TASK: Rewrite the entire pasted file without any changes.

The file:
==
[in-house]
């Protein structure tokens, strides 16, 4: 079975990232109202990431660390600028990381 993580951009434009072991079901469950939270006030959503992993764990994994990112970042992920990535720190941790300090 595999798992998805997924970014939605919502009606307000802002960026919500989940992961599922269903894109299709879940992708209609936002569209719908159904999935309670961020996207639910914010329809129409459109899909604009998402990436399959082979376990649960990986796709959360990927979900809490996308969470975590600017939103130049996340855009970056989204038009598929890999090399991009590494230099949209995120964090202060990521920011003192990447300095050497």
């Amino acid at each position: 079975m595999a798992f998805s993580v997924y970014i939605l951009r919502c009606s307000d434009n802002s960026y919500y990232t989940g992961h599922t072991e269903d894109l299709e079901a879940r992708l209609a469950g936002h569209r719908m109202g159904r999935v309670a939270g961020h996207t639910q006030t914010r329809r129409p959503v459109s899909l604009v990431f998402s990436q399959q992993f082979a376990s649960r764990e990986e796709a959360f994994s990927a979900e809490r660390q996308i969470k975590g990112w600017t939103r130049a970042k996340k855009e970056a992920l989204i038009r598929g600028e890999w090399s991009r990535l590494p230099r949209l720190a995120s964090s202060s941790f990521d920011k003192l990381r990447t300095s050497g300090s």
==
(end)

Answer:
[in-house]
């Protein structure tokens, strides 16, 4: 079975990232109202990431660390600028990381 993580951009434009072991079901469950939270006030959503992993764990994994990112970042992920990535720190941790300090 595999798992998805997924970014939605919502009606307000802002960026919500989940992961599922269903894109299709879940992708209609936002569209719908159904999935309670961020996207639910914010329809129409459109899909604009998402990436399959082979376990649960990986796709959360990927979900809490996308969470975590600017939103130049996340855009970056989204038009598929890999090399991009590494230099949209995120964090202060990521920011003192990447300095050497």
């Amino acid at each position: 079975m595999a798992f998805s993580v997924y970014i939605l951009r919502c009606s307000d434009n802002s960026y919500y990232t989940g992961h599922t072991e269903d894109l299709e079901a879940r992708l209609a469950g936002h569209r719908m109202g159904r999935v309670a939270g961020h996207t639910q006030t914010r329809r129409p959503v459109s899909l604009v990431f998402s990436q399959q992993f082979a376990s649960r764990e990986e796709a959360f994994s990927a979900e809490r660390q996308i969470k975590g990112w600017t939103r130049a970042k996340k855009e970056a992920l989204i038009r598929g600028e890999w090399s991009r990535l590494p230099r949209l720190a995120s964090s202060s941790f990521d920011k003192l990381r990447t300095s050497g300090s």